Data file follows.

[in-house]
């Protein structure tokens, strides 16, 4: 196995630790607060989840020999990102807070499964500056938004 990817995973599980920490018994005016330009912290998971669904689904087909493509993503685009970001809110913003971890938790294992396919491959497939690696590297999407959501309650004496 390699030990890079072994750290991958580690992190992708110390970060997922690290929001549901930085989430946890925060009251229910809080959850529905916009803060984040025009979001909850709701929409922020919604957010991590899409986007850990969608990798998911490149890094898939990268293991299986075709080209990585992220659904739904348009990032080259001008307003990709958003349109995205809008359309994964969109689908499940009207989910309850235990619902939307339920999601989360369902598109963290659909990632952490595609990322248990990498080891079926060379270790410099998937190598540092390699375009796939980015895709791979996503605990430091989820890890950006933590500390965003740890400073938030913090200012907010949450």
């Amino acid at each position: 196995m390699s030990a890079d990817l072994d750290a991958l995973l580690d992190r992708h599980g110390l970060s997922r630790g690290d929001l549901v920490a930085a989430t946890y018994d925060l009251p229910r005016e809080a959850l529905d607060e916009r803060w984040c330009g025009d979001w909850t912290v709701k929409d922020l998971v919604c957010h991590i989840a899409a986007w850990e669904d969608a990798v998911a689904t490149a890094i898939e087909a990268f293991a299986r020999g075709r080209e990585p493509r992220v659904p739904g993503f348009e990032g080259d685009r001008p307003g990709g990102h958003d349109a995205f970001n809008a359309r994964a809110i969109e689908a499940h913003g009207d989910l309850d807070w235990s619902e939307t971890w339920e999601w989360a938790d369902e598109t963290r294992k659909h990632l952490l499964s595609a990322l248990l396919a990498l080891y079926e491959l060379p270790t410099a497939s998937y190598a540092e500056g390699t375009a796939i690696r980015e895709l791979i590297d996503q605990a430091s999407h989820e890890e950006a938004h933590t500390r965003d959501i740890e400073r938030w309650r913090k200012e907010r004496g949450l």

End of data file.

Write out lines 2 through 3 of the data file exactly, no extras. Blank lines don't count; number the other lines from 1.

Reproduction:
């Protein structure tokens, strides 16, 4: 196995630790607060989840020999990102807070499964500056938004 990817995973599980920490018994005016330009912290998971669904689904087909493509993503685009970001809110913003971890938790294992396919491959497939690696590297999407959501309650004496 390699030990890079072994750290991958580690992190992708110390970060997922690290929001549901930085989430946890925060009251229910809080959850529905916009803060984040025009979001909850709701929409922020919604957010991590899409986007850990969608990798998911490149890094898939990268293991299986075709080209990585992220659904739904348009990032080259001008307003990709958003349109995205809008359309994964969109689908499940009207989910309850235990619902939307339920999601989360369902598109963290659909990632952490595609990322248990990498080891079926060379270790410099998937190598540092390699375009796939980015895709791979996503605990430091989820890890950006933590500390965003740890400073938030913090200012907010949450």
């Amino acid at each position: 196995m390699s030990a890079d990817l072994d750290a991958l995973l580690d992190r992708h599980g110390l970060s997922r630790g690290d929001l549901v920490a930085a989430t946890y018994d925060l009251p229910r005016e809080a959850l529905d607060e916009r803060w984040c330009g025009d979001w909850t912290v709701k929409d922020l998971v919604c957010h991590i989840a899409a986007w850990e669904d969608a990798v998911a689904t490149a890094i898939e087909a990268f293991a299986r020999g075709r080209e990585p493509r992220v659904p739904g993503f348009e990032g080259d685009r001008p307003g990709g990102h958003d349109a995205f970001n809008a359309r994964a809110i969109e689908a499940h913003g009207d989910l309850d807070w235990s619902e939307t971890w339920e999601w989360a938790d369902e598109t963290r294992k659909h990632l952490l499964s595609a990322l248990l396919a990498l080891y079926e491959l060379p270790t410099a497939s998937y190598a540092e500056g390699t375009a796939i690696r980015e895709l791979i590297d996503q605990a430091s999407h989820e890890e950006a938004h933590t500390r965003d959501i740890e400073r938030w309650r913090k200012e907010r004496g949450l």